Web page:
Developing countries need enabling conditions and more robust monitoring and accounting mechanisms for development of carbon markets
The Paris Agreement envisages a new role for countries participating in market mechanisms. Credit: Vijeta Rattani / CSE
At Bonn, Parties are working towards creating a rule book for implementing the various provisions of Paris Agreement. One such provision is the New Market Mechanism (NMM) mentioned in Article 6 of the Paris Agreement.
The Agreement talks of cooperative approaches “which would involve the use of internationally transferred mitigation outcomes (ITMO) towards nationally determined contributions, promote sustainable development and ensure environmental integrity and transparency.” Thus, ITMOs are meant to help in meeting a part of commitments of Parties, as defined in their Nationally Determined Contributions (NDCs).
The round-table discussion on NMM at Bonn, which was closed to observers. happened on range of issues, including the nature of the work programme, the organisational arrangements to assist in the implementation of NDCs and reporting institutions to monitor action. Thereafter, the discussion focused on fleshing out the rules and technicalities of Article 6.
Article 6 not only talks about cooperative approaches, which include ITMOS, but also about sustainable development mechanism (SDM) for mitigating greenhouse gas emissions and supporting sustainable development. The Article, however, fails to provide link between ITMOS and SDM. Moreover, it talks about non-market approaches without elaborating them further.
Issues with ITMOs
Prime questions persist. How to define ITMOs, SDM and non-market cooperative approaches? What should come under the three components and what should be the linkage between the three? Or should they be kept different yet complementary to each other?
Some Parties have referred to ITMOs as 'emission reduction units'. However, the Alliance of Small Island States (AOSIS) does not treat ITMOS as ‘emission reduction units’ or ‘allowances’ or something that is ‘bankable’. The group has also focused on non-market cooperative approaches.
There are fundamental issues with regard to ITMOs. How would the ITMOs be registered for transfer considering that the nature and content of NDCs are diverse and not mitigation-centric, as was the case under Kyoto Protocol? How to avoid double counting of mitigation outcomes (for both the buyer and seller of mitigation outcome)? How to report and account for the ITMOs? How to generate demand for the mitigation outcomes and how to define additionality (in addition to business-as-usual scenario) in relation to ITMOs?
Problem with new market approaches under Paris Agreement
Another major issue is the extent of readiness of Parties for creating quality mitigation outcomes and transferring the mitigation outcomes to avoid double counting. Under the Paris Agreement, the incentives for market approaches are different. The purpose, as enshrined in the Agreement, is to “deliver an overall mitigation in global emissions and contribute to sustainable development”. This approach is different when compared to the motivations behind the market mechanisms under the Kyoto Protocol, which was largely about gaining financial benefits for developing countries with developed nations meeting a part of their Kyoto commitments. The Paris Agreement envisages a new role for countries participating in market mechanisms.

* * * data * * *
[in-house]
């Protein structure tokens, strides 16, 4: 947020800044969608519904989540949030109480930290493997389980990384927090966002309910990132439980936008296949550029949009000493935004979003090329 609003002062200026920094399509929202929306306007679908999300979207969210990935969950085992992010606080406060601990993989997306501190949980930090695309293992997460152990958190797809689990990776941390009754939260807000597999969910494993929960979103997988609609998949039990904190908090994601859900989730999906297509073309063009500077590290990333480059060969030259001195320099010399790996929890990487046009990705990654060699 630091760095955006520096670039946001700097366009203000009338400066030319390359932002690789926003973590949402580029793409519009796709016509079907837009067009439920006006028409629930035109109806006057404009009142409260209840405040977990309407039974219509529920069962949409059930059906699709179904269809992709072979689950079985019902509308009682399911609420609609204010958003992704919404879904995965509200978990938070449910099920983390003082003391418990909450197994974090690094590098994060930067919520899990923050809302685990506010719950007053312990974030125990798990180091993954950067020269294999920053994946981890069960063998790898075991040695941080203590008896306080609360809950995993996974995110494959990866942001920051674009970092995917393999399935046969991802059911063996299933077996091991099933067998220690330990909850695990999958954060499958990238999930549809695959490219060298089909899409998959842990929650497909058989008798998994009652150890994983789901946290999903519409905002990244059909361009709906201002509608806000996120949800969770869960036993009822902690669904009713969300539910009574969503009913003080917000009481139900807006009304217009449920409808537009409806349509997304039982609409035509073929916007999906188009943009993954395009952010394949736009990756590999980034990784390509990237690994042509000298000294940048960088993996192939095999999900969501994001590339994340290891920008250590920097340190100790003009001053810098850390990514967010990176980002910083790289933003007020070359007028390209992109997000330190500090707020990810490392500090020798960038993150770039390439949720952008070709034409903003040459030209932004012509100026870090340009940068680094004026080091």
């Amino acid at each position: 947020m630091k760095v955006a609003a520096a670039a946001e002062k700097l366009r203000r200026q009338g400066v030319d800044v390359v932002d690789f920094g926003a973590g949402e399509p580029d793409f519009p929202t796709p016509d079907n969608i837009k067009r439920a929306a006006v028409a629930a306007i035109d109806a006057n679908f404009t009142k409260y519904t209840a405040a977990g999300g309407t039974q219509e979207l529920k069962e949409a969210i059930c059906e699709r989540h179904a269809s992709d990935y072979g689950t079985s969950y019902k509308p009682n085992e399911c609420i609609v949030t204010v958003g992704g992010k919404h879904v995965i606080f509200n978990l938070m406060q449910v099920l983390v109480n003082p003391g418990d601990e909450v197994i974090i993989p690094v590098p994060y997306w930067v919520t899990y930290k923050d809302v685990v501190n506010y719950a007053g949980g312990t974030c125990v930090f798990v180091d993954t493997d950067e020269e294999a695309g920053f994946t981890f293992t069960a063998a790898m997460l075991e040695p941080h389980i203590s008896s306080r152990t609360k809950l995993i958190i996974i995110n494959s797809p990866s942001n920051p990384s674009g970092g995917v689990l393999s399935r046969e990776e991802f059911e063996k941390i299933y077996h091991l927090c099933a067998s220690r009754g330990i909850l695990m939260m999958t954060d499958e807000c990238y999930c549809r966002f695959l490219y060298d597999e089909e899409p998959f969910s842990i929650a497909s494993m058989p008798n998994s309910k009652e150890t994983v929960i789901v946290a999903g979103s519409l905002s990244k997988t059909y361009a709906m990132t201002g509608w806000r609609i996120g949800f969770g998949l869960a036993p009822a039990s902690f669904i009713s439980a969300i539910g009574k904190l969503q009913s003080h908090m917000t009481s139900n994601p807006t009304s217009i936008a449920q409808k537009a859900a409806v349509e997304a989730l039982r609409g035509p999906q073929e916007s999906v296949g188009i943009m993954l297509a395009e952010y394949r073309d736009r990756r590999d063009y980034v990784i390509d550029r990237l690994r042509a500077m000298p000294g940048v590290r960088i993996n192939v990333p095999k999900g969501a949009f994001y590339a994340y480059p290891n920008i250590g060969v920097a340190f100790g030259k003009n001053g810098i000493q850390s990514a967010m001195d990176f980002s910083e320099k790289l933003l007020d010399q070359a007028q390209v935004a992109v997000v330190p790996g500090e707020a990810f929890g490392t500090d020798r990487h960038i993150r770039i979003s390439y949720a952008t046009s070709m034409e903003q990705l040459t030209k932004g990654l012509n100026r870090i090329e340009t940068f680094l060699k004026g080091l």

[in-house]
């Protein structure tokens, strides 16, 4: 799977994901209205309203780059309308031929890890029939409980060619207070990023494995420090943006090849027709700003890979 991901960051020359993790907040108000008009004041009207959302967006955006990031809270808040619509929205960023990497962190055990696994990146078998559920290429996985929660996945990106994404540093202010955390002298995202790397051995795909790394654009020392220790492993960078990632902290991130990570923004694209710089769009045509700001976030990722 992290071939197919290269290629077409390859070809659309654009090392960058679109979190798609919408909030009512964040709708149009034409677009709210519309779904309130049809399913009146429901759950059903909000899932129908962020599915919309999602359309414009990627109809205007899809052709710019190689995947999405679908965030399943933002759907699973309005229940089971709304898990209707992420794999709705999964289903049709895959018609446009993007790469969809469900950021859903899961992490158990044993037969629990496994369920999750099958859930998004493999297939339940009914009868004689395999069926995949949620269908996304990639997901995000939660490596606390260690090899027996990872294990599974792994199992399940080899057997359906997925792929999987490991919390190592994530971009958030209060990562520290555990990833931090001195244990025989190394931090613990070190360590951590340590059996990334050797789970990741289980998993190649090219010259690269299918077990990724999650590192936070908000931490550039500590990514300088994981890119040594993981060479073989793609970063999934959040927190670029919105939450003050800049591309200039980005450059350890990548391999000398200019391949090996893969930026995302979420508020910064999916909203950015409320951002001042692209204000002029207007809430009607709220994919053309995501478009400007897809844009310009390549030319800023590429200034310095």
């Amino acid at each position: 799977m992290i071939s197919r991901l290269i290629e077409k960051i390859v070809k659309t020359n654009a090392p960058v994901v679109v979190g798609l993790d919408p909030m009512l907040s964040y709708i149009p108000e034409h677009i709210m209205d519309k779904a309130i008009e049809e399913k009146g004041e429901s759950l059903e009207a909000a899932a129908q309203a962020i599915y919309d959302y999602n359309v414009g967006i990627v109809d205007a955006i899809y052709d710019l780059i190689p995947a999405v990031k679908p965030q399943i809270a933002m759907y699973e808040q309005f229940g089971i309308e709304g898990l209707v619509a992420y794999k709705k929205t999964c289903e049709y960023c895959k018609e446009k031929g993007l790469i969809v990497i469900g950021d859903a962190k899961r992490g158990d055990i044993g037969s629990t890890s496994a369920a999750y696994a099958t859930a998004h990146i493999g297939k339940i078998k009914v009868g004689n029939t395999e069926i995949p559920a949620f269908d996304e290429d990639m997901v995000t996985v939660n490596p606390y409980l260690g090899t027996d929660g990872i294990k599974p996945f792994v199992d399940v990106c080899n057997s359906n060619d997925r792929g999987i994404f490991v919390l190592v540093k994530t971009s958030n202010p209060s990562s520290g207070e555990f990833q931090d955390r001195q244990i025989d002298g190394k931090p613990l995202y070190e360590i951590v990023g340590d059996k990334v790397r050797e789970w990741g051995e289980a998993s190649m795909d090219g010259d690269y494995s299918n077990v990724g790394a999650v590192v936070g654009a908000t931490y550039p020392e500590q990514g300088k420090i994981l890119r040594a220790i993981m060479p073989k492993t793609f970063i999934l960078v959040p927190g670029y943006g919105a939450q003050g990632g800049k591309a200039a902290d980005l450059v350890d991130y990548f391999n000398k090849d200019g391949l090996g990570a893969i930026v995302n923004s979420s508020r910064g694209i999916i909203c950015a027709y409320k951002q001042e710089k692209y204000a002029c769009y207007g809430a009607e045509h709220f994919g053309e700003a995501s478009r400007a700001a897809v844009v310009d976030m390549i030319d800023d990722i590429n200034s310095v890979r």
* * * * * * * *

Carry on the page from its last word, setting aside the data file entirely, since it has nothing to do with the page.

Distinction between developed and developing countries is absent in the Paris Agreement as it encourages all Parties to voluntarily develop their markets internally and trade the mitigation outcomes with other markets. This makes the situation more complicated because different countries are at different starting points in relation to carbon markets. While countries like US, EU, Japan, Vietnam, Ukraine and Brazil have more developed and active carbon markets, African countries such as Ethiopia are at a preliminary stage.
Developing nations need enabling conditions to develop carbon markets
The Paris Agreement points to new market approaches to build on the ‘learnings and experiences’ of the Kyoto market mechanisms but not to the same institutions, mechanisms, structures and methodologies used in the Kyoto regime. Therefore, institutions under Kyoto may not be much relevant to Paris Agreement and may have limited role under the new regime. If this is agreed upon as the starting point for creating NMM, it would be an even more cumbersome process for all countries to start a new regime for carbon markets at whichever stage of development they are in.
Developing countries would need enabling conditions, more robust and transparent monitoring and accounting mechanisms for development of carbon markets.
Efficient and functioning carbon markets depend largely on enhanced transparency framework of action and support and accounting mechanism. Discussions need to take place on the linkages among the three components and how to integrate and synchronise them. However, the major challenge is that negotiations on markets fall under SBSTA (Subsidiary Body for Scientific and Technological Advice) while the transparency and accounting frameworks are under the APA (Ad Hoc Working Group on the Paris Agreement). At present, more coordination is needed between the two negotiating bodies.
So far, nothing has been agreed upon in relation to markets and almost every issue needs deliberations. Going by the present pace and substance of discussions, a draft document on rules, modalities and guidelines seems difficult.
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Six other countries in this group—Brazil, China, France, Germany, Italy and the UK, together with the European Union as a bloc—were found to have undertaken action that is “either completely or mostly consistent with the key requirements of the Paris Agreement”
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